Uranium mining and health

At the 19th IPPNW World Congress in Basel, Switzerland, the International Council adopted a resolution condemning uranium mining and the production of uranium oxide as “a grave threat to health and to the environment. Both processes involve an elementary violation of human rights and their use lead to an incalculable risk for world peace and an obstacle to nuclear disarmament.”

Uranium mining poisons the environment and devastates the health of miners and their families. The mine and mill workers are usually from the most vulnerable and exploited communities in the world, such as the Navajo in North America, aboriginal Australians, the Adivasi tribes in India, and the desert-dwelling Topnaar community in Namibia. Profit-driven mining companies, often in collusion with governments that want uranium either for nuclear weapons or for fuel in nuclear power plants, fail to provide adequate safety equipment or health care for workers and families suffering from exposure to radiation and toxic mine wastes. IPPNW doctors have documented increased incidences of cancers, birth defects, respiratory diseases, and other illnesses in some of the worst affected communities [link to IPPNW Germany's PDF "The death that creeps from the earth"].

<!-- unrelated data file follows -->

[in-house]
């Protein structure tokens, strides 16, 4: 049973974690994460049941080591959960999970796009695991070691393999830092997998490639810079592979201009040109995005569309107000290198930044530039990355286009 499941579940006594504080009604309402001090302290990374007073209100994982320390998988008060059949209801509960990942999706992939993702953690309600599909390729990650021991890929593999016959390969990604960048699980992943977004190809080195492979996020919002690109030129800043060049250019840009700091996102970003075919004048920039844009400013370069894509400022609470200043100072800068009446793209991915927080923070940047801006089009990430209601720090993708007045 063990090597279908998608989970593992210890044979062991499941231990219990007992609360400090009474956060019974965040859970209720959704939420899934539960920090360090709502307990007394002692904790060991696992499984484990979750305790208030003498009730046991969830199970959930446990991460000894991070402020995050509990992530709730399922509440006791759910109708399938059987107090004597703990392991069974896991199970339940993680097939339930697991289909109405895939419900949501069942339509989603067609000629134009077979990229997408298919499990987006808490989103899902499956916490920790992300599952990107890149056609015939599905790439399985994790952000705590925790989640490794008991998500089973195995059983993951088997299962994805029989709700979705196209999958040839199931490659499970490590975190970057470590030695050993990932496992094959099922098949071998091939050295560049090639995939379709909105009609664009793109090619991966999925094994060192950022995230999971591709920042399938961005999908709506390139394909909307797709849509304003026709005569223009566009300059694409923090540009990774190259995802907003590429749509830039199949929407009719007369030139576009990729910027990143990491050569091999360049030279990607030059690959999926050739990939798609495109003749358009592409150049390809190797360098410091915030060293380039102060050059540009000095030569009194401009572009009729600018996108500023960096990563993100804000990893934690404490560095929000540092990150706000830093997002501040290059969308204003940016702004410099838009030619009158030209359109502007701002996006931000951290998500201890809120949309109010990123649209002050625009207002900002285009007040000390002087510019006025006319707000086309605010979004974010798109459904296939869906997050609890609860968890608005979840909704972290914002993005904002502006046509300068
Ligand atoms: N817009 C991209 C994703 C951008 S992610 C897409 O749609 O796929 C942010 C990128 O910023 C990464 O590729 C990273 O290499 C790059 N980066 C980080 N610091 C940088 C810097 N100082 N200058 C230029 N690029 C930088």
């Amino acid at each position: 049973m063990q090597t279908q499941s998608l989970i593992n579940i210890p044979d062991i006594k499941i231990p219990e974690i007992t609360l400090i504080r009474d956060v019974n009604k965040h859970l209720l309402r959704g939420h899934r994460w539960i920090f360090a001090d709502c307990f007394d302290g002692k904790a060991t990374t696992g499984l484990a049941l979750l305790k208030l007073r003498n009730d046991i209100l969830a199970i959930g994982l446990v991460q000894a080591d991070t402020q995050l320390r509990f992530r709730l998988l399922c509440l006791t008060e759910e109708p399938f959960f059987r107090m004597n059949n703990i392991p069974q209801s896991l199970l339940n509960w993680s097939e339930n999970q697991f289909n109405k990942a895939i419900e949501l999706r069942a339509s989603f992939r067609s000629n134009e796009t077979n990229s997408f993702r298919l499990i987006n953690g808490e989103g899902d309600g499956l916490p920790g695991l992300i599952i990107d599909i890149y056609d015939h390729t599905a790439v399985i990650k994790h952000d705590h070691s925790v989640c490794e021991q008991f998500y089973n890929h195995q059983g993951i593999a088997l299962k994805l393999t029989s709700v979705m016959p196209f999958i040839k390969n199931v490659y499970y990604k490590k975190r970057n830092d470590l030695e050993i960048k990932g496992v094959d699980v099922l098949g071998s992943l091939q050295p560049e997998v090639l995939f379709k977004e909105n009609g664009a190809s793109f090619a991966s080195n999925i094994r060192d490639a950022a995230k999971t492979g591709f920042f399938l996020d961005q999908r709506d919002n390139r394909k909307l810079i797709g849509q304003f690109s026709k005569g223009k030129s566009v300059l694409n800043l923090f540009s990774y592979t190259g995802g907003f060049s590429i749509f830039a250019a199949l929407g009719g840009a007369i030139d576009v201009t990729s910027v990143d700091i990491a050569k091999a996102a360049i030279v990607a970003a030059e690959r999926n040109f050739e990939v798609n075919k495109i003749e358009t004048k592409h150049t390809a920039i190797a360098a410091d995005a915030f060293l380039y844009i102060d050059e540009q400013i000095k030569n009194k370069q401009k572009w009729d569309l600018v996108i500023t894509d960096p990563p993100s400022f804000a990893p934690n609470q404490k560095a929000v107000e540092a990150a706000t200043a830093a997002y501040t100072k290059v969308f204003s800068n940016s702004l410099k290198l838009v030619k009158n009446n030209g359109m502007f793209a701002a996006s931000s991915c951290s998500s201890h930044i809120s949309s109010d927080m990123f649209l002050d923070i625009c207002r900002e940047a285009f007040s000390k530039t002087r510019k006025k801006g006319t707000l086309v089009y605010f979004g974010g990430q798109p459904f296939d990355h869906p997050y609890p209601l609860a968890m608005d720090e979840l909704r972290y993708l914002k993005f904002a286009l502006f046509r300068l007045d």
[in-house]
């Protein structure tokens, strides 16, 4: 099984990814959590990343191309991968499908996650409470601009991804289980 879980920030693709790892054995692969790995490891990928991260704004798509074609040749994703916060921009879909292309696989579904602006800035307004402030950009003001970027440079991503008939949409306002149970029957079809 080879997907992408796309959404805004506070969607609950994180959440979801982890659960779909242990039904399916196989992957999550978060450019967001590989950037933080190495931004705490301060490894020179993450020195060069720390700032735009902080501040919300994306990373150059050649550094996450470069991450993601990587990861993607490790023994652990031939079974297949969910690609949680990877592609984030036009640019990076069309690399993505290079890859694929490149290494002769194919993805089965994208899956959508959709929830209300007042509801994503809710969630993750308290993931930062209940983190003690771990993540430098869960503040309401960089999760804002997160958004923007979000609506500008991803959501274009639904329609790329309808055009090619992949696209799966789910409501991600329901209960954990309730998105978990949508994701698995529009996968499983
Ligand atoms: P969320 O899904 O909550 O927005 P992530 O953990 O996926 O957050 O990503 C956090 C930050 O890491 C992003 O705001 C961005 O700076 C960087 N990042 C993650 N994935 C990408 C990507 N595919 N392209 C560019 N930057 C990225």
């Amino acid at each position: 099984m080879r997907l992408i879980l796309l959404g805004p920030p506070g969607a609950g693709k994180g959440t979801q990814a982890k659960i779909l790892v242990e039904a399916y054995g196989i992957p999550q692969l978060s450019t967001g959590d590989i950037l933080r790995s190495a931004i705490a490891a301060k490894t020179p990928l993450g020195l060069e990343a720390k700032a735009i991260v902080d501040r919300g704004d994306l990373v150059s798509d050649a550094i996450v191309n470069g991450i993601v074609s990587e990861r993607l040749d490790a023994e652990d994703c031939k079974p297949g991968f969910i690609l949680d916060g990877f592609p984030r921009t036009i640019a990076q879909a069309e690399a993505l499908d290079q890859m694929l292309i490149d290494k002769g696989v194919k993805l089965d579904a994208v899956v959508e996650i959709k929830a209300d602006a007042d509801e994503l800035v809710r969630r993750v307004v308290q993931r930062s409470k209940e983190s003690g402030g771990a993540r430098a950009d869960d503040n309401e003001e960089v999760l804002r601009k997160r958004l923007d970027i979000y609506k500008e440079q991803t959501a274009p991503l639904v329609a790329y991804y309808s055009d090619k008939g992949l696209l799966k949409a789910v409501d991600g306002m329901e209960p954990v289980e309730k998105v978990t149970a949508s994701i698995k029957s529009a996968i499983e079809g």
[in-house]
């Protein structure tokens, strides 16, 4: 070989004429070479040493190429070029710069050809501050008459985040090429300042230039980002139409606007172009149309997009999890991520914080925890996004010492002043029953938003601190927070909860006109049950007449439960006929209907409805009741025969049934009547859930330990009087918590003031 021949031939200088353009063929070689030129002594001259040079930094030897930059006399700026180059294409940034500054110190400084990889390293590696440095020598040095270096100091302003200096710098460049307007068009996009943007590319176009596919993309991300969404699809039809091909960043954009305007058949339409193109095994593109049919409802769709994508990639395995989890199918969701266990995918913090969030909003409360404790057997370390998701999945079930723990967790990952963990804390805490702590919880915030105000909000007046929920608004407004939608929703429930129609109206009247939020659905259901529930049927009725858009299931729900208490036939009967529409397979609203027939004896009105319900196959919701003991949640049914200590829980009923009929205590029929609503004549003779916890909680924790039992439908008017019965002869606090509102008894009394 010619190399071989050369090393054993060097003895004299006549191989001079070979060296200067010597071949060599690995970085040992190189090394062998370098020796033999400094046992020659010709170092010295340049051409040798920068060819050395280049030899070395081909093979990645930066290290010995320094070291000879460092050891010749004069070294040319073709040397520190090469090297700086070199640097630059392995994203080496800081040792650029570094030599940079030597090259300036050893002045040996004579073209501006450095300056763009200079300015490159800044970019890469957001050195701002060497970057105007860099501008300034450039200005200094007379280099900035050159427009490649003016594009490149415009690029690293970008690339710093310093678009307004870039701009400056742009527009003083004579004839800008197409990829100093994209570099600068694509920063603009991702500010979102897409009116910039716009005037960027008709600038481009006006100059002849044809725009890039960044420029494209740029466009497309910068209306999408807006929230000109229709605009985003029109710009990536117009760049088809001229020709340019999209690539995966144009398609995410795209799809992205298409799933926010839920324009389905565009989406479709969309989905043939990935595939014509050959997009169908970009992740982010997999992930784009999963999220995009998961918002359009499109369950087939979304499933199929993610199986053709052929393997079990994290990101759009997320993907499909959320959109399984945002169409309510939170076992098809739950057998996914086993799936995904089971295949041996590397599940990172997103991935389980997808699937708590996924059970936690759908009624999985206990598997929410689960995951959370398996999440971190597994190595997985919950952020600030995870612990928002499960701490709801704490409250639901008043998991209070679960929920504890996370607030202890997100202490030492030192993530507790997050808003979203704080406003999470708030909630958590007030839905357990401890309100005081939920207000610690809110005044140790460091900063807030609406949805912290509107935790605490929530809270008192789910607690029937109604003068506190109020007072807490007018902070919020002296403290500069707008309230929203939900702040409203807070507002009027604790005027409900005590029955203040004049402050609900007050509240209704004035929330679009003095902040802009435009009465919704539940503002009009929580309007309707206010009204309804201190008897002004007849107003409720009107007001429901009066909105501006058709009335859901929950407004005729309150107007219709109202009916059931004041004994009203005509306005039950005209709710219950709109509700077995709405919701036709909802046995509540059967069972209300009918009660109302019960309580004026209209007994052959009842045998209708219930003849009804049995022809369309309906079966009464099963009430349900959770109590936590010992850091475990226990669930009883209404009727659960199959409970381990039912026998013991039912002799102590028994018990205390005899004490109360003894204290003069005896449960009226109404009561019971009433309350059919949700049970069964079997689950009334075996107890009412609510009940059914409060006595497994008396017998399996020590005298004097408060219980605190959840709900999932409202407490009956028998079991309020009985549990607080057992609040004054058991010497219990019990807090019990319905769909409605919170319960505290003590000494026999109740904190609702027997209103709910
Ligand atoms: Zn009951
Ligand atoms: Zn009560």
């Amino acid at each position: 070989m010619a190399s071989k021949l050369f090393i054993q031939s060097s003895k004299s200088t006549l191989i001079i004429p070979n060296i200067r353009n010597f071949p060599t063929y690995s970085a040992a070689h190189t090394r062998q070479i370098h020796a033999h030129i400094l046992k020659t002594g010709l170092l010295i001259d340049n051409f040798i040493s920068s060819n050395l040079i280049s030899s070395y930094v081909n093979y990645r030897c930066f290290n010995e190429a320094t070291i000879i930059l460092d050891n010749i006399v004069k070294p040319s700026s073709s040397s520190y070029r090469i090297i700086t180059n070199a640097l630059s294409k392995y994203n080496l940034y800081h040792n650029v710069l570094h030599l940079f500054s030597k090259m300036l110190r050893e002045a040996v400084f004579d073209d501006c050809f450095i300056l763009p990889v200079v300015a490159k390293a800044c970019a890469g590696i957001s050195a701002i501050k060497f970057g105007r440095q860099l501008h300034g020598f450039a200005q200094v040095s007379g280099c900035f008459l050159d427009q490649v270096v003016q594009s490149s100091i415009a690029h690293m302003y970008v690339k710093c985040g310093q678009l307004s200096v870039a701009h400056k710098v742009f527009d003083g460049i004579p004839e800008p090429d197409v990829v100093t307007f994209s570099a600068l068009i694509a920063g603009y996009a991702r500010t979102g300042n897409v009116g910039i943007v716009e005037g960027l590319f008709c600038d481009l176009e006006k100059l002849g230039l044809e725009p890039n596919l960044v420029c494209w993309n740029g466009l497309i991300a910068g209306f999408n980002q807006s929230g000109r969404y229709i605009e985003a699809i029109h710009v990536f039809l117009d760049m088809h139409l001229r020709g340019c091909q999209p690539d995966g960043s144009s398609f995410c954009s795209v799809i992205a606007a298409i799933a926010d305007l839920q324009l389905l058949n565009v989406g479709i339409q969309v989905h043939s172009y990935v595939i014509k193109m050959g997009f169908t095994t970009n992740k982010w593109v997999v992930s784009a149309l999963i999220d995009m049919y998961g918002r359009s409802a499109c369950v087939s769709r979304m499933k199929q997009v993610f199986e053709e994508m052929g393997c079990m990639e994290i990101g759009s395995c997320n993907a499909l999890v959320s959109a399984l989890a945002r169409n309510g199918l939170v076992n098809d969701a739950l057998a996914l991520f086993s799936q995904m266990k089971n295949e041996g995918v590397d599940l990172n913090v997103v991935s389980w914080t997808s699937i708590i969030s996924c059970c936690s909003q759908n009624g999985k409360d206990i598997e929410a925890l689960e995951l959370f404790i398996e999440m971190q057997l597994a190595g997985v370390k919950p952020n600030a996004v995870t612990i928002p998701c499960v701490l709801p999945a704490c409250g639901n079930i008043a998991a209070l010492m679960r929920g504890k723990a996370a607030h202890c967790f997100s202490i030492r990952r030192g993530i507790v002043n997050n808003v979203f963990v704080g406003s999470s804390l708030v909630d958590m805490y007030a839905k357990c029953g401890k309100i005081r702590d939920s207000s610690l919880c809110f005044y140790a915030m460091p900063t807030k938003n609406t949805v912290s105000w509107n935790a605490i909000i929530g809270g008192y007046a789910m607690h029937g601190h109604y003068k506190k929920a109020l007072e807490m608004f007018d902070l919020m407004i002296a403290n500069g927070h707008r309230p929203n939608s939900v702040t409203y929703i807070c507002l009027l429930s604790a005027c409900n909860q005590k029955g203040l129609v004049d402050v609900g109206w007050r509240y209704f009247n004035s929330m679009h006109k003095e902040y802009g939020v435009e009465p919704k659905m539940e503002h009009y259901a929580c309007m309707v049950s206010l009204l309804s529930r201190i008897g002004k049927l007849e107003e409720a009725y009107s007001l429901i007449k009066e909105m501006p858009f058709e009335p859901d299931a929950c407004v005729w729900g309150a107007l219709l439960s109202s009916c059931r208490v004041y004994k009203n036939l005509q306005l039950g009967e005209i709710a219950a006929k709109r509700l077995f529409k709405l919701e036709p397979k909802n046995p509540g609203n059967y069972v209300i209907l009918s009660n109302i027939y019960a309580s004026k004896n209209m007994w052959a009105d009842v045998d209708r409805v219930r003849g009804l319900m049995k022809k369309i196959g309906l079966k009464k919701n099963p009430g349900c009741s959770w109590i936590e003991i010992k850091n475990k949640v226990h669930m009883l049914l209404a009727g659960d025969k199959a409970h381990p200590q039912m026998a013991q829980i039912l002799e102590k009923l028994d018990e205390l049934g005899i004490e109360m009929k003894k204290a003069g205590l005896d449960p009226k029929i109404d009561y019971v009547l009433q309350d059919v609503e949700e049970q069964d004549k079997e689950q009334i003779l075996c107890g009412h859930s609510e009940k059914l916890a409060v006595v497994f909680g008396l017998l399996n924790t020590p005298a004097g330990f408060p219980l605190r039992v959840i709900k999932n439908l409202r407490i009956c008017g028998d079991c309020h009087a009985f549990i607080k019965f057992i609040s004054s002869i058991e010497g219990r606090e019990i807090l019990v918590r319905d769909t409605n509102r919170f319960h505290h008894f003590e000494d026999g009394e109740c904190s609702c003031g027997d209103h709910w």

For example, Indian Doctors for Peace and Development is working with communities at the Jadugoda mines in northeast India [link to IDPD study] and is empowering them to demand safer mining procedures  and protective equipment, proper waste management, and health clinics for workers and their families. With the expertise and support of MAPW, IPPNW's Australian affiliate, the traditional Mirrar people are continuing their resistance to the proposed Jabiluka uranium mine in the Northern Territory [link to MAPW study]. By bringing the plight of these indigenous victims of the nuclear age to the media, policy makers, and the public, IPPNW is driving home the fact that nuclear weapons can destroy lives even without detonation.

For more information about IPPNW's nuclear abolition programs, contact Chuck Johnson.